ADA Professional Product Review: Laboratory evaluation of 12 bulk-fill composites
This summary is based on the ADA Professional Product Review: A Laboratory Evaluation of Bulk-Fill Versus Traditional Multi-Increment-Fill Resin-Based Composites
The Review can be accessed through the ADA website
- Unlike traditional composites, which typically are placed in maximum increments of 2 millimeters (mm), bulk-fill composites are designed to be placed in 4 mm, or sometimes greater, increments.
- Manufacturers claim that bulk-fill materials have greater depth of cure and lower polymerization induced shrinkage stress thanks to technology like “polymerization modulators,” which they say allow a certain amount of flexibility and optimized network structure during polymerization.
- Studies have demonstrated some comparable physical and mechanical properties among a handful of bulk-fill and traditional composites.
Purpose of the Study
The study evaluates more in-depth physical and mechanical properties of currently marketed bulk-fill materials in comparison to one another and to traditional composites.
- This evaluation compared several properties of bulk-fill versus multi-increment–fill, resin-based composites and found performance of restoratives in both categories to be acceptable according to an international standard, with the exception of depth of cure and hardness.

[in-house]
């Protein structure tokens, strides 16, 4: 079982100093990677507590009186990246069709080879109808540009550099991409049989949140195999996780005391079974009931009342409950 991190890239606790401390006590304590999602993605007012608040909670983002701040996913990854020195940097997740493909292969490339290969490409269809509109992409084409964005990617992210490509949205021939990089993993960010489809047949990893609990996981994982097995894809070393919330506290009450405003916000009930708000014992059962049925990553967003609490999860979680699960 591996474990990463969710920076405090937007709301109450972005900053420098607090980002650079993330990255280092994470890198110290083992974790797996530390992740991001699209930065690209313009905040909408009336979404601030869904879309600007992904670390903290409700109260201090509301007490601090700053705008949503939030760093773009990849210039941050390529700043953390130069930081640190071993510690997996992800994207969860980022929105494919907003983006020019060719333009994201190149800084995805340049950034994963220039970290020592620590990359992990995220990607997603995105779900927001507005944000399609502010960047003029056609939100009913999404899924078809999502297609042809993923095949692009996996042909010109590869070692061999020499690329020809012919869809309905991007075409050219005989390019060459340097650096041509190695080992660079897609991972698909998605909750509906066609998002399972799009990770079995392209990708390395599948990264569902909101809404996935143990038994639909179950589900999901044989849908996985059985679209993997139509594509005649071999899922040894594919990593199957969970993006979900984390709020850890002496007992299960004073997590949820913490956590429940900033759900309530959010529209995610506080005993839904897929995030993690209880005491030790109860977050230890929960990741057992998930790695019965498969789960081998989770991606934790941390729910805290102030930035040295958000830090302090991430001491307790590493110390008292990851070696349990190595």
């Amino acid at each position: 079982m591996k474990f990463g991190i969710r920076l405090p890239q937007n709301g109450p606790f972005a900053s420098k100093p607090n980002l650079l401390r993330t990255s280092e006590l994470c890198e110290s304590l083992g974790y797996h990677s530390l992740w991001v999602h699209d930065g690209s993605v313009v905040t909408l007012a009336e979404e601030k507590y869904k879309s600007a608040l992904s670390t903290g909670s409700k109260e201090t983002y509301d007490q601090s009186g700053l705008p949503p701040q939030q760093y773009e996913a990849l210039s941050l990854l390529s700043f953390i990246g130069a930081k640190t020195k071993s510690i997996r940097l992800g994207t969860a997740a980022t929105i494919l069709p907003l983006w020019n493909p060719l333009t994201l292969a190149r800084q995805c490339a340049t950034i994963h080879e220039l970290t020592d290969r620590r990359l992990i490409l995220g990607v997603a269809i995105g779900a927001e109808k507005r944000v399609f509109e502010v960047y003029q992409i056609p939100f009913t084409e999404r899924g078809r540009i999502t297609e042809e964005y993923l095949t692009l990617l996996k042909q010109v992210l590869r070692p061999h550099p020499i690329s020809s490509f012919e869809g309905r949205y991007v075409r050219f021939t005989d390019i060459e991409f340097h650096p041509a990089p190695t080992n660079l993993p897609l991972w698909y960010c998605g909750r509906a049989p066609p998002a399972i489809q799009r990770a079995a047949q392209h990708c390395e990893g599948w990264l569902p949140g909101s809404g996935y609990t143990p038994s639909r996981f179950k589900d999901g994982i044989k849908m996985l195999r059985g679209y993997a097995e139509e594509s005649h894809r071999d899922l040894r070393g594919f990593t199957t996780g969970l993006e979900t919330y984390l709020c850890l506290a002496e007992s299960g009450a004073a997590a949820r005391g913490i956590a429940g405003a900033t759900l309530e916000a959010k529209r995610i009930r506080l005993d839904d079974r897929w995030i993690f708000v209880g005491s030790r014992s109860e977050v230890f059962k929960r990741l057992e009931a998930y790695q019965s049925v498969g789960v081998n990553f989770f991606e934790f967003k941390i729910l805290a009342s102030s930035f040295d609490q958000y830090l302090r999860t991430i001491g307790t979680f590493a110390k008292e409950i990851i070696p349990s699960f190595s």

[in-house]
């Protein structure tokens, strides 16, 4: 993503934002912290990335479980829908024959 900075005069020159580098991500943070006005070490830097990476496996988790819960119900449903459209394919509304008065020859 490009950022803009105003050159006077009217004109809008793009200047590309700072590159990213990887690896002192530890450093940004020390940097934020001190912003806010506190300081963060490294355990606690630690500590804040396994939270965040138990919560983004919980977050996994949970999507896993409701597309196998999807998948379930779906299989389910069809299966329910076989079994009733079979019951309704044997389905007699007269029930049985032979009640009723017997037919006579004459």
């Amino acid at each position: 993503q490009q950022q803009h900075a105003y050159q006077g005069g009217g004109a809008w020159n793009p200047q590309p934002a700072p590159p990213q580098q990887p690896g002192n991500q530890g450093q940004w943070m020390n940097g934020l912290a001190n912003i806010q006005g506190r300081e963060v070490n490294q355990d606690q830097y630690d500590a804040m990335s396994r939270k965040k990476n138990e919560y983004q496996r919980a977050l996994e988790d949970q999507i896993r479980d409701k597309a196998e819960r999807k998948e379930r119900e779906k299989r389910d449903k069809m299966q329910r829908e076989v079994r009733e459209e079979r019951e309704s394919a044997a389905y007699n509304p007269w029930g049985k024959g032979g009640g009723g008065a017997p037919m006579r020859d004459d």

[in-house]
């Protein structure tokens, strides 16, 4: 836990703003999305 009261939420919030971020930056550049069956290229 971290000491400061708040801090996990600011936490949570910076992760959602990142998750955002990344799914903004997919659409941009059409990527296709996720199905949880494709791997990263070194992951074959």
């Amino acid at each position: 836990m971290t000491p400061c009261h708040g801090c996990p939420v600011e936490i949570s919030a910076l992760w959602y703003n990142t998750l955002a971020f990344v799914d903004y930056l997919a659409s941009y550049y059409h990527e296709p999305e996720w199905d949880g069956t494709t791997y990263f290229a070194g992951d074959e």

- Three of the bulk-fill resin-based composites did not achieve adequate depth of cure when tested according to the standard (SonicFill, Tetric EvoCeram Bulk Fill, and Alert Condensable Composite).
- All products but one (Alert Condensable Composite) demonstrated adequate hardness after curing in a subsequent test (Knoop hardness test).
- With the exception of depth of cure and Knoop hardness, we found the laboratory performance of bulk-fill resinbased composites to be comparable to that of traditional multi-increment–fill resin-based composites.
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